Students: Answers to Commonly Asked Questions
This is the first year I am filing an Illinois Individual Income Tax return. Can I file electronically?
If you are a first-time IL-1040 filer you will have the option to file your income tax return by completing and mailing a paper IL-1040 or filing through a tax preparer or third-party electronic software. However, you must have an Illinois identification number or driver’s license number on file with the Illinois Secretary of State to file using these methods. You may also use a professional tax preparer to file your tax return electronically.
I am a student. I do not think I owe tax, so why should I file an Illinois Individual Income Tax return?
Students are not exempt from tax nor are there special residency provisions for you.
As an Illinois resident, you must file Form IL-1040 if
- you were required to file a federal income tax return,
- your Illinois base income is greater than your Illinois exemption allowance, or
- you are expecting a refund.
As a Part-year resident (you lived in Illinois for part of the year), you must file Form IL-1040 and Schedule NR if you were required to file a federal income tax return, or your Illinois base income from Schedule NR is greater than your Illinois exemption allowance on Schedule NR.
As a Nonresident, you must file Form IL-1040 and Schedule NR if your Illinois base income from Schedule NR is greater than your Illinois exemption allowance on Schedule NR.
For more information, see IL-1040 Instructions.
I work out-of-state while I am away at college. Do I have to report that money to Illinois?
Yes. You are still an Illinois resident, even if you go to school in another state.
Also, you may want to check the revenue department in the state where you worked. Each state has different tax laws. You may need to file a tax return with the other state as well.
If you have to file a return with the other state, you may be eligible for a credit in Illinois on Schedule CR.
Do I owe tax on my scholarship or fellowship?
Certain scholarships or fellowships, that is not taxable under federal income tax law, is also not taxed by Illinois.
Why do I owe Illinois tax when I do not owe any federal tax?
Federal and state tax laws and rates are not the same. It is possible to owe Illinois and receive a refund from the IRS.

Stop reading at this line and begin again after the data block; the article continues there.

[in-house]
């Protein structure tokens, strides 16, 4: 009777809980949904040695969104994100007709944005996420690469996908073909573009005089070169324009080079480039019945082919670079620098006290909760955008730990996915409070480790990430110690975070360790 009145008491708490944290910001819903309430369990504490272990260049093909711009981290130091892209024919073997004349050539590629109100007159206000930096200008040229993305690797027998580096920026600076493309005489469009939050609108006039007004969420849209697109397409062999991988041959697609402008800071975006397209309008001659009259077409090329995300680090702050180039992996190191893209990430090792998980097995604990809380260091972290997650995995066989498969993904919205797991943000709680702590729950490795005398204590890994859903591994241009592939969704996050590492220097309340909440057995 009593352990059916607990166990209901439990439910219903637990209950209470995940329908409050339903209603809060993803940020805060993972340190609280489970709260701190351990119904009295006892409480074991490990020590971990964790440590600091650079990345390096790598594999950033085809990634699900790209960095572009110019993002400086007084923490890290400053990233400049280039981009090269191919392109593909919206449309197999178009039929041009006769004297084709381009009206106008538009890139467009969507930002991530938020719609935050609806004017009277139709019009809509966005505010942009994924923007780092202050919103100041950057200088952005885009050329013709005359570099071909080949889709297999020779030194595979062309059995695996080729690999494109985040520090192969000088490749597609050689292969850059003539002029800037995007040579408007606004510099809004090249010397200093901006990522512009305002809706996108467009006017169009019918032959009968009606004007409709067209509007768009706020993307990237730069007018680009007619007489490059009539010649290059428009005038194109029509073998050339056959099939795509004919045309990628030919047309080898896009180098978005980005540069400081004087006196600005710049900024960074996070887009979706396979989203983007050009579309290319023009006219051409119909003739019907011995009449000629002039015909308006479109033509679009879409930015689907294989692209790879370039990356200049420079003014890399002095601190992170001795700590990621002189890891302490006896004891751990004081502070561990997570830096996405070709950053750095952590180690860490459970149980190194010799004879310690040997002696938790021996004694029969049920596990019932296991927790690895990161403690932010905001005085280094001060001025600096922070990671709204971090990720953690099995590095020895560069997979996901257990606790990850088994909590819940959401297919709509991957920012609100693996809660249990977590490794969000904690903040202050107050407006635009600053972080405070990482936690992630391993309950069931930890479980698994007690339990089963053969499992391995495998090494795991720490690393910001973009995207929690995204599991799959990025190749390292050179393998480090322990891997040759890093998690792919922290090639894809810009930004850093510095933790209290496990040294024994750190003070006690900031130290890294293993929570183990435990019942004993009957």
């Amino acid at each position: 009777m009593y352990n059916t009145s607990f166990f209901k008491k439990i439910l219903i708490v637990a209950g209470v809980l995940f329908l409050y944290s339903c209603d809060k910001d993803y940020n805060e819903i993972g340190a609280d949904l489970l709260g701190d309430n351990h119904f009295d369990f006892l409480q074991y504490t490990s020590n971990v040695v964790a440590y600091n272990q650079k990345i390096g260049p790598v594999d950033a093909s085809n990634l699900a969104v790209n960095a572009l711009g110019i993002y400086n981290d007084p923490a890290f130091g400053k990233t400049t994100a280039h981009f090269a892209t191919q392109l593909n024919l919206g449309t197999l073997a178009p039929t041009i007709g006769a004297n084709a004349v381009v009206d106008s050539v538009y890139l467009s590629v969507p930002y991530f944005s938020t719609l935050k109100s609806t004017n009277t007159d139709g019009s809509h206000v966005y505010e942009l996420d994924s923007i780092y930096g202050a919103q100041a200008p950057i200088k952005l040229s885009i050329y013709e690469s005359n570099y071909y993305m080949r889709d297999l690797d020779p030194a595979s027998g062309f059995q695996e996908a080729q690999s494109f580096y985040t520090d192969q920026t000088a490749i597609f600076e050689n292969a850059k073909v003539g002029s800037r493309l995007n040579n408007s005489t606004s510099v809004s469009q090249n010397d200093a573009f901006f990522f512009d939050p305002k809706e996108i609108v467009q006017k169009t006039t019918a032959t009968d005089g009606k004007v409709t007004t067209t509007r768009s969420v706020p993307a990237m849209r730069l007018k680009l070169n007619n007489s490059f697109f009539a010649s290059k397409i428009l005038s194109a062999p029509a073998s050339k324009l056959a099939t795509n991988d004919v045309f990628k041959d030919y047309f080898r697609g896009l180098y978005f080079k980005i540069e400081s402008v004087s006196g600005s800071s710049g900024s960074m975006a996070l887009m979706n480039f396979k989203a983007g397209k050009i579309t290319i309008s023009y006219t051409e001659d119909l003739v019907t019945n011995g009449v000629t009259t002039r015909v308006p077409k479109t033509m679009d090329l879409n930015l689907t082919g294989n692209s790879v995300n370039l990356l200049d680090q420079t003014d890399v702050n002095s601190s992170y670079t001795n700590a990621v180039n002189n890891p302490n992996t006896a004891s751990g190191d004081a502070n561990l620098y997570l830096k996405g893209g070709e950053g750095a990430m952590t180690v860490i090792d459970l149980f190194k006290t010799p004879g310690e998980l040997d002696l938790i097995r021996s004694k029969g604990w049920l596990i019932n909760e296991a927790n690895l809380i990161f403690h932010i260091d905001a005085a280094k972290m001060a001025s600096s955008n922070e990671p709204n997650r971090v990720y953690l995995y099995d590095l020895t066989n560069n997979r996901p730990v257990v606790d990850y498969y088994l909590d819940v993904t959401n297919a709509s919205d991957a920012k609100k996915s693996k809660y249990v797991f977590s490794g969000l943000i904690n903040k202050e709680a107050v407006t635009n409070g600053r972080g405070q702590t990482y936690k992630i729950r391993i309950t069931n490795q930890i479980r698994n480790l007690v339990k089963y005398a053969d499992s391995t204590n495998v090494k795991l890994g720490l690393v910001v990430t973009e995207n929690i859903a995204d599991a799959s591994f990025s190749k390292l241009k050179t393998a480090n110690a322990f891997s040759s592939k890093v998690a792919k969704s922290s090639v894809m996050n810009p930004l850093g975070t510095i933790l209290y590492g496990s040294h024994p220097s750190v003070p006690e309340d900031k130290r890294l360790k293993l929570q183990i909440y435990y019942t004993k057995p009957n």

Does Illinois have a standard deduction for individual tax filers like the federal tax return?
No, but if you can claim yourself on your tax return you will be allowed a $2,425 exemption. If someone else claims you as a dependent, you are not entitled to the $2,425 exemption unless your Illinois base income is $2,425 or less.
Can my parent(s) or guardian(s) claim me as a dependent on their return?
They will need to contact the Internal Revenue Service to determine if they can claim you as a dependent on their tax return. If they claim you as a dependent on their federal return, they will also claim you as a dependent on their Illinois return.
If my parent(s) or guardian(s) cannot claim me as a dependent on their return, can I claim myself?
Yes. Illinois allows you to claim your own exemption on your state return if you claimed an exemption for yourself on your federal return.
When I completed my Illinois tax return, I found I owe the state. What do I do?
If you owe the state and are filing electronically, you may pay the entire amount or make a partial payment instantly online at the end of your session. Or you may print out your tax form and payment coupon at the end of your session and mail your payment with your return by April 15, 2024. But be sure your payment is postmarked by April 15, 2024, to avoid penalties and interest.
I owe taxes to Illinois, but I cannot pay the entire bill by April 15, 2024. What can I do?
Pay as much of the bill as you can by April 15, 2024, to reduce the amount of penalty and interest that will be added to the bill. As soon as you receive a bill, call the number on the bill to see what payment options are available.
For more information, see the IL-1040 Instructions.